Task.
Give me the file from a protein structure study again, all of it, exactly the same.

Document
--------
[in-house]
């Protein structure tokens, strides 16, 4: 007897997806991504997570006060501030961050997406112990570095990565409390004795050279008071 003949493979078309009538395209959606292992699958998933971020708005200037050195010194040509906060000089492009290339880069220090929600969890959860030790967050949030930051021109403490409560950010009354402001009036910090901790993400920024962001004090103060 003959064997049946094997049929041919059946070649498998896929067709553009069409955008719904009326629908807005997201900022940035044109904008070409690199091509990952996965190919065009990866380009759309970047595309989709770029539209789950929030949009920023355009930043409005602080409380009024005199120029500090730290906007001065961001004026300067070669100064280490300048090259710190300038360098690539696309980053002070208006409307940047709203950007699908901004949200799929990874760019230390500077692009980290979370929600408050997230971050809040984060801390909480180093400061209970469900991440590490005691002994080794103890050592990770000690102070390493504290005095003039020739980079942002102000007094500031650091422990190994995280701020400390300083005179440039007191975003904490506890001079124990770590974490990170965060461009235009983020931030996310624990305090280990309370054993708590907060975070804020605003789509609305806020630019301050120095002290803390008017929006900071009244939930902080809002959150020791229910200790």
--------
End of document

[in-house]
């Protein structure tokens, strides 16, 4: 007897997806991504997570006060501030961050997406112990570095990565409390004795050279008071 003949493979078309009538395209959606292992699958998933971020708005200037050195010194040509906060000089492009290339880069220090929600969890959860030790967050949030930051021109403490409560950010009354402001009036910090901790993400920024962001004090103060 003959064997049946094997049929041919059946070649498998896929067709553009069409955008719904009326629908807005997201900022940035044109904008070409690199091509990952996965190919065009990866380009759309970047595309989709770029539209789950929030949009920023355009930043409005602080409380009024005199120029500090730290906007001065961001004026300067070669100064280490300048090259710190300038360098690539696309980053002070208006409307940047709203950007699908901004949200799929990874760019230390500077692009980290979370929600408050997230971050809040984060801390909480180093400061209970469900991440590490005691002994080794103890050592990770000690102070390493504290005095003039020739980079942002102000007094500031650091422990190994995280701020400390300083005179440039007191975003904490506890001079124990770590974490990170965060461009235009983020931030996310624990305090280990309370054993708590907060975070804020605003789509609305806020630019301050120095002290803390008017929006900071009244939930902080809002959150020791229910200790």